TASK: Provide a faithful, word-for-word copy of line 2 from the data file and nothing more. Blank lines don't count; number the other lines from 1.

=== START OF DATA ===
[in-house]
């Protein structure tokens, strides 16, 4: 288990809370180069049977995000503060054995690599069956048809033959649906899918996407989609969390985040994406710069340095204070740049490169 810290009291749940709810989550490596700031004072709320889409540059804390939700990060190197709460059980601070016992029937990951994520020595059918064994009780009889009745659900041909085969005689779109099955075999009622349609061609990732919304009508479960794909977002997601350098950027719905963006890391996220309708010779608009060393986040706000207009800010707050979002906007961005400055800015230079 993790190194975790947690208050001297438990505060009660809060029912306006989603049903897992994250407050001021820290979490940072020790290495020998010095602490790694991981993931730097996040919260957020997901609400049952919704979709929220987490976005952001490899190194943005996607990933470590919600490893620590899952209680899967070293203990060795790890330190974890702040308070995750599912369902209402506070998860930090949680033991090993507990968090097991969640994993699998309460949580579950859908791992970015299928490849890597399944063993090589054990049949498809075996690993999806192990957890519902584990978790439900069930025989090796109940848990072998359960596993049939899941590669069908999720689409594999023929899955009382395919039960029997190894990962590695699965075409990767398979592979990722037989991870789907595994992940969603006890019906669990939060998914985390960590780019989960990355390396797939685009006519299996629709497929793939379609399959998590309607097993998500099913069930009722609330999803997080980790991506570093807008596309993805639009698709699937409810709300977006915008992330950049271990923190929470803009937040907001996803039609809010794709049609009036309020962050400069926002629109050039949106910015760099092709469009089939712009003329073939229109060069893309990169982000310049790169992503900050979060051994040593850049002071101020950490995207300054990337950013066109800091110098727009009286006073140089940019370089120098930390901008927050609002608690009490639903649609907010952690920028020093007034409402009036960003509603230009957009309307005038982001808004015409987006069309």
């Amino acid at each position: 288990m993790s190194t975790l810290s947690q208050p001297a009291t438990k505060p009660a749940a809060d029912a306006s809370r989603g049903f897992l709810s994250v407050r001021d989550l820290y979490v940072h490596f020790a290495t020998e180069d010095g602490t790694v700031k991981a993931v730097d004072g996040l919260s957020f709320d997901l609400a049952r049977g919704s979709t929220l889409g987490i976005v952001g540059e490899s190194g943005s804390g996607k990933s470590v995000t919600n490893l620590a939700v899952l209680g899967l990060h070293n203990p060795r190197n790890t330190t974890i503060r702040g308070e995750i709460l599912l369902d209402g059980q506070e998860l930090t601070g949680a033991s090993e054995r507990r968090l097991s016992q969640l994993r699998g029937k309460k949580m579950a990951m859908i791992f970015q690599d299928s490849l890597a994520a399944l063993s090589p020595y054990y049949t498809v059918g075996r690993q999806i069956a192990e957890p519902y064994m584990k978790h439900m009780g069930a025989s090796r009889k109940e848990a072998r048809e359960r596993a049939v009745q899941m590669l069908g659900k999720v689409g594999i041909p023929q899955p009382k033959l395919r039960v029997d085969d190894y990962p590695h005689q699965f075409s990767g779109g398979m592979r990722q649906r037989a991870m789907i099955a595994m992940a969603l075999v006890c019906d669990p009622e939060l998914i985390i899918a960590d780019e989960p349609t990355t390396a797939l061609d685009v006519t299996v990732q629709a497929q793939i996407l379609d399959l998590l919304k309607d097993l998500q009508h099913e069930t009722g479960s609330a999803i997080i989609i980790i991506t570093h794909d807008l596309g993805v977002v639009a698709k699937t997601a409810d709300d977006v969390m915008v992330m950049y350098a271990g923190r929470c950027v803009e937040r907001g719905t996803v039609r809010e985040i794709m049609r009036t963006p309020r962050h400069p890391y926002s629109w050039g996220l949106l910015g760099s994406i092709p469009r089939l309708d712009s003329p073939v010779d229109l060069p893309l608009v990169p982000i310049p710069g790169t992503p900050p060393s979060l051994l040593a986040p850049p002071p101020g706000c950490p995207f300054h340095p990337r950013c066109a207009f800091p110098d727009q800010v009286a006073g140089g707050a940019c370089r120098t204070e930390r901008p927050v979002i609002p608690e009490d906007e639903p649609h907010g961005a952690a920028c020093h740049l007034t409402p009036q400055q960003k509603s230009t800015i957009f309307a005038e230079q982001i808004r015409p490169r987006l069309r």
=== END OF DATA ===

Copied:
């Protein structure tokens, strides 16, 4: 288990809370180069049977995000503060054995690599069956048809033959649906899918996407989609969390985040994406710069340095204070740049490169 810290009291749940709810989550490596700031004072709320889409540059804390939700990060190197709460059980601070016992029937990951994520020595059918064994009780009889009745659900041909085969005689779109099955075999009622349609061609990732919304009508479960794909977002997601350098950027719905963006890391996220309708010779608009060393986040706000207009800010707050979002906007961005400055800015230079 993790190194975790947690208050001297438990505060009660809060029912306006989603049903897992994250407050001021820290979490940072020790290495020998010095602490790694991981993931730097996040919260957020997901609400049952919704979709929220987490976005952001490899190194943005996607990933470590919600490893620590899952209680899967070293203990060795790890330190974890702040308070995750599912369902209402506070998860930090949680033991090993507990968090097991969640994993699998309460949580579950859908791992970015299928490849890597399944063993090589054990049949498809075996690993999806192990957890519902584990978790439900069930025989090796109940848990072998359960596993049939899941590669069908999720689409594999023929899955009382395919039960029997190894990962590695699965075409990767398979592979990722037989991870789907595994992940969603006890019906669990939060998914985390960590780019989960990355390396797939685009006519299996629709497929793939379609399959998590309607097993998500099913069930009722609330999803997080980790991506570093807008596309993805639009698709699937409810709300977006915008992330950049271990923190929470803009937040907001996803039609809010794709049609009036309020962050400069926002629109050039949106910015760099092709469009089939712009003329073939229109060069893309990169982000310049790169992503900050979060051994040593850049002071101020950490995207300054990337950013066109800091110098727009009286006073140089940019370089120098930390901008927050609002608690009490639903649609907010952690920028020093007034409402009036960003509603230009957009309307005038982001808004015409987006069309």